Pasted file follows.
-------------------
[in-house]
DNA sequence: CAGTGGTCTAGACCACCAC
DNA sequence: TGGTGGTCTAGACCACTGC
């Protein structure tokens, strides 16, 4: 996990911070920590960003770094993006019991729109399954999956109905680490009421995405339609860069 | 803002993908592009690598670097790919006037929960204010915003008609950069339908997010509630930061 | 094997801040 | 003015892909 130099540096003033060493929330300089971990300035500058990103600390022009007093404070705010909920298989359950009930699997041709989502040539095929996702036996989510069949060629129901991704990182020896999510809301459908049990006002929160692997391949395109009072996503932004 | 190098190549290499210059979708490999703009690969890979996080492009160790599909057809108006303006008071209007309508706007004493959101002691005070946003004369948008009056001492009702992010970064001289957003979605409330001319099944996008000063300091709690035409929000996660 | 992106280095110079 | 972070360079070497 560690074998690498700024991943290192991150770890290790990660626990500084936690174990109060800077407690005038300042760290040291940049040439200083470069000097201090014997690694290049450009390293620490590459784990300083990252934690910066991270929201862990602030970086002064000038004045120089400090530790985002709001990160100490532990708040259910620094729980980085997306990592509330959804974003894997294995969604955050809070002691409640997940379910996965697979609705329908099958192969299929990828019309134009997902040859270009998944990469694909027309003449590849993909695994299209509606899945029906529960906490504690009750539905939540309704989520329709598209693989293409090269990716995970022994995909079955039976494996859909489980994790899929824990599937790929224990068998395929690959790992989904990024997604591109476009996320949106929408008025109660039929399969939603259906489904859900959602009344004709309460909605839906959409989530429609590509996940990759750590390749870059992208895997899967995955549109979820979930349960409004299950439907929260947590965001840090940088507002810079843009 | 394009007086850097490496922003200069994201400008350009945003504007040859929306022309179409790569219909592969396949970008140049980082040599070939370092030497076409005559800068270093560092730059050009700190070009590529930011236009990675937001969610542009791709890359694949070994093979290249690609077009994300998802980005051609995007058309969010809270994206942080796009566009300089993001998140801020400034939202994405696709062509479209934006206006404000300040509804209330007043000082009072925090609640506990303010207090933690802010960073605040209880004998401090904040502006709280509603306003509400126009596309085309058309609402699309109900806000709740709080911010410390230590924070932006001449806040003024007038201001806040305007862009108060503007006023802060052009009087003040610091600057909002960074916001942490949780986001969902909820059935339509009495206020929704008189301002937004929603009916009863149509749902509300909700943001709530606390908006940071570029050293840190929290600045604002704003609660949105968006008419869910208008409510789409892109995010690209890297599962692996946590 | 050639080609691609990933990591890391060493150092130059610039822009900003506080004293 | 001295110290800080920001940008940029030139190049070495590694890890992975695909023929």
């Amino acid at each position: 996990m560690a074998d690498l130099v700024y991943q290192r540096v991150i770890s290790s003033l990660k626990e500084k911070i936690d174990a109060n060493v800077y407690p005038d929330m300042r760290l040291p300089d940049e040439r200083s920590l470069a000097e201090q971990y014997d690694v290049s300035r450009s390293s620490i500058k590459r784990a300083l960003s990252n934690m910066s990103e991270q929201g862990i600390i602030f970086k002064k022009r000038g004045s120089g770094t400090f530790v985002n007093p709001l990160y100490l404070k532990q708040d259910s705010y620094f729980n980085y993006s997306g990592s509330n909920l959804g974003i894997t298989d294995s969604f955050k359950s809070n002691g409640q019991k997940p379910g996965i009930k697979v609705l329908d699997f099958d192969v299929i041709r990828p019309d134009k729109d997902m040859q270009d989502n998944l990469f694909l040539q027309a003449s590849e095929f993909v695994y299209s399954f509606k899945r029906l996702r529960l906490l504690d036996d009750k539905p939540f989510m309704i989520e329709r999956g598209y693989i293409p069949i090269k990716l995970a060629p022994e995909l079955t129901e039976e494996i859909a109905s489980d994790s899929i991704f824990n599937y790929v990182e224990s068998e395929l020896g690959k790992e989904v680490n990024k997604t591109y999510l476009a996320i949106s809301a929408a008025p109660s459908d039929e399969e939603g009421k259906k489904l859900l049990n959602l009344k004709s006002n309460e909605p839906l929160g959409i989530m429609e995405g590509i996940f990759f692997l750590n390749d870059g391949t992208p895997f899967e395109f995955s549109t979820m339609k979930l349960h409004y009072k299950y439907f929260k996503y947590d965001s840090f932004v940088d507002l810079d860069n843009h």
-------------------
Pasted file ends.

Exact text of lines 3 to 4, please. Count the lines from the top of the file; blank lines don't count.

DNA sequence: TGGTGGTCTAGACCACTGC
């Protein structure tokens, strides 16, 4: 996990911070920590960003770094993006019991729109399954999956109905680490009421995405339609860069 | 803002993908592009690598670097790919006037929960204010915003008609950069339908997010509630930061 | 094997801040 | 003015892909 130099540096003033060493929330300089971990300035500058990103600390022009007093404070705010909920298989359950009930699997041709989502040539095929996702036996989510069949060629129901991704990182020896999510809301459908049990006002929160692997391949395109009072996503932004 | 190098190549290499210059979708490999703009690969890979996080492009160790599909057809108006303006008071209007309508706007004493959101002691005070946003004369948008009056001492009702992010970064001289957003979605409330001319099944996008000063300091709690035409929000996660 | 992106280095110079 | 972070360079070497 560690074998690498700024991943290192991150770890290790990660626990500084936690174990109060800077407690005038300042760290040291940049040439200083470069000097201090014997690694290049450009390293620490590459784990300083990252934690910066991270929201862990602030970086002064000038004045120089400090530790985002709001990160100490532990708040259910620094729980980085997306990592509330959804974003894997294995969604955050809070002691409640997940379910996965697979609705329908099958192969299929990828019309134009997902040859270009998944990469694909027309003449590849993909695994299209509606899945029906529960906490504690009750539905939540309704989520329709598209693989293409090269990716995970022994995909079955039976494996859909489980994790899929824990599937790929224990068998395929690959790992989904990024997604591109476009996320949106929408008025109660039929399969939603259906489904859900959602009344004709309460909605839906959409989530429609590509996940990759750590390749870059992208895997899967995955549109979820979930349960409004299950439907929260947590965001840090940088507002810079843009 | 394009007086850097490496922003200069994201400008350009945003504007040859929306022309179409790569219909592969396949970008140049980082040599070939370092030497076409005559800068270093560092730059050009700190070009590529930011236009990675937001969610542009791709890359694949070994093979290249690609077009994300998802980005051609995007058309969010809270994206942080796009566009300089993001998140801020400034939202994405696709062509479209934006206006404000300040509804209330007043000082009072925090609640506990303010207090933690802010960073605040209880004998401090904040502006709280509603306003509400126009596309085309058309609402699309109900806000709740709080911010410390230590924070932006001449806040003024007038201001806040305007862009108060503007006023802060052009009087003040610091600057909002960074916001942490949780986001969902909820059935339509009495206020929704008189301002937004929603009916009863149509749902509300909700943001709530606390908006940071570029050293840190929290600045604002704003609660949105968006008419869910208008409510789409892109995010690209890297599962692996946590 | 050639080609691609990933990591890391060493150092130059610039822009900003506080004293 | 001295110290800080920001940008940029030139190049070495590694890890992975695909023929």